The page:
Stating our purpose helps us keep our calling from becoming a simply a job. We can even write it as a declaration: For example, "I'm a commitment to using my gifts: writing, speaking, and teaching to support the hearts of teachers and through them the students in their care.") Being a commitment is different than "having" a commitment. 

2. Write an intention each day that is aligned with our purpose and commitment.

 

3. Take a moment to notice our mood and emotions.

What are we feeling? Our mood influences everything we do. Are we feeling anxious, frustrated, resigned, angry, curious, excited, etc.? Is the mood one that we feel will make us more or less effective? Sometimes we'll need to step back and remind ourselves of the "bigger" picture, the larger narrative. Doing so can shift our mood to a more effective state.

4. Before each day begins engage in a brief meditation to set the tone.

One minute meditations throughout the day are also very powerful.


5. Bring our awareness to the innate gifts we bring to our work each day and commit ourselves to using them more fully.

Our gifts are our superpowers, the essence of who we are. 

6. Bring our awareness to the patterns of behavior, long held habits, or dominant personal and professional narratives that are present in our work.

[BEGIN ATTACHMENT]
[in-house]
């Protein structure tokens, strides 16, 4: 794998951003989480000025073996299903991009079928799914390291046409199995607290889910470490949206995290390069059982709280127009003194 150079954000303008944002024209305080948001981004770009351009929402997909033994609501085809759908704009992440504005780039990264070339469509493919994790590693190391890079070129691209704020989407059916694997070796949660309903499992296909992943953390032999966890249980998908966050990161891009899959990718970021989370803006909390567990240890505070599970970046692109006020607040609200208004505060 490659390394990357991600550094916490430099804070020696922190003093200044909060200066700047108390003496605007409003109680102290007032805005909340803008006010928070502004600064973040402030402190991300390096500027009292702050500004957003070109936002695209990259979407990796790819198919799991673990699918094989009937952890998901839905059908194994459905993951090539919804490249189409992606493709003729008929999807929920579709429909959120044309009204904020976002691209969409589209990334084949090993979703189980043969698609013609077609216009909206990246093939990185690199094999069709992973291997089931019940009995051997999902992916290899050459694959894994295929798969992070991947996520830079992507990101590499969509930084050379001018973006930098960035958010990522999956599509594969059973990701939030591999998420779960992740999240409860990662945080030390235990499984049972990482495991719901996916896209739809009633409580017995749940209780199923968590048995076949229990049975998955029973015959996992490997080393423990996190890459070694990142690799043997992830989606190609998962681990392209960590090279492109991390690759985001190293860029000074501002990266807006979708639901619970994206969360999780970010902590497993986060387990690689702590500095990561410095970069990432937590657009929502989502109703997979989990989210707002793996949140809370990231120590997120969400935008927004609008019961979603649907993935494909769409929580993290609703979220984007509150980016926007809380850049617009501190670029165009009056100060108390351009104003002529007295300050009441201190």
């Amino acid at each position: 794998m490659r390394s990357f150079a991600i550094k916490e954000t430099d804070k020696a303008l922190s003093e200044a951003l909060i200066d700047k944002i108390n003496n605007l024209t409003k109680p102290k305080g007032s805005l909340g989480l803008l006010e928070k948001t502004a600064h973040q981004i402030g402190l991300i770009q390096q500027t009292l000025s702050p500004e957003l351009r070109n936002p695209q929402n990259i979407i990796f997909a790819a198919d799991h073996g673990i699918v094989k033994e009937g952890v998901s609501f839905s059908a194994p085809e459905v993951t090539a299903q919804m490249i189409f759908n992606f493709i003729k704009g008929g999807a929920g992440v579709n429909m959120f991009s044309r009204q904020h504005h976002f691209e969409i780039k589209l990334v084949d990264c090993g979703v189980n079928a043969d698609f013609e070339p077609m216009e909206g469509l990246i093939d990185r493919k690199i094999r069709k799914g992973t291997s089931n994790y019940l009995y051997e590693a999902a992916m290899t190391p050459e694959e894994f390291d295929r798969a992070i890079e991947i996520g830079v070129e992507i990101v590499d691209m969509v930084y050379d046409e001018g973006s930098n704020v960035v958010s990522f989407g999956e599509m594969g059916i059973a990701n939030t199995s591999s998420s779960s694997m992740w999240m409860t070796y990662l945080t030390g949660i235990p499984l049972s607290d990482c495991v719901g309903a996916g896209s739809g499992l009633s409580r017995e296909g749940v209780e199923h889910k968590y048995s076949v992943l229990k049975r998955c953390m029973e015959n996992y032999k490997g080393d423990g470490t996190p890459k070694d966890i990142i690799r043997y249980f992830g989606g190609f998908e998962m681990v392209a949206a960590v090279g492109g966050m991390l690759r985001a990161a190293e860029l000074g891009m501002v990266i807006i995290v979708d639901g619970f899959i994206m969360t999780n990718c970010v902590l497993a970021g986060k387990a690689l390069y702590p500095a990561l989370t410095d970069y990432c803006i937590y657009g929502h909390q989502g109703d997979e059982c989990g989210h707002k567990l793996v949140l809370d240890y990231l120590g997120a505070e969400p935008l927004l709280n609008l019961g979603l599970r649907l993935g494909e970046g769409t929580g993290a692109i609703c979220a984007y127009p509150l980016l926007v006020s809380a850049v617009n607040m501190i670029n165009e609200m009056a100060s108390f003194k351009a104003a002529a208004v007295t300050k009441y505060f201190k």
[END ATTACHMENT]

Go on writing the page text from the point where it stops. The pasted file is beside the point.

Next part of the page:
If they're not effective step back and re-consider them. How? Notice, pause, breathe, center, and choose our response. 

 

7. Bring our awareness to the teacher archetype we're manifesting.

 Is it effective for the class and students we're teaching? Examples of archetypes: Cop, Buddy, Wizard, etc.

8. Bring our awareness to what's there with our students rather than keeping our focus on what's missing.

What are the gifts of each of our students? It's especially important to identify the gifts of our most difficult students and to try to connect to them in some way.

9. Clear our negative judgements and feelings about particular students.

We're human beings and there are some students for whom we harbor negative feelings. Acknowledging this without guilt and then doing our best to clear our negative assessments is key to making each day a fresh start for the student, the relationship, and for us. (There are several concrete practices for doing this.)

10. Bring our awareness to our tendency to let our inner critic beat us up.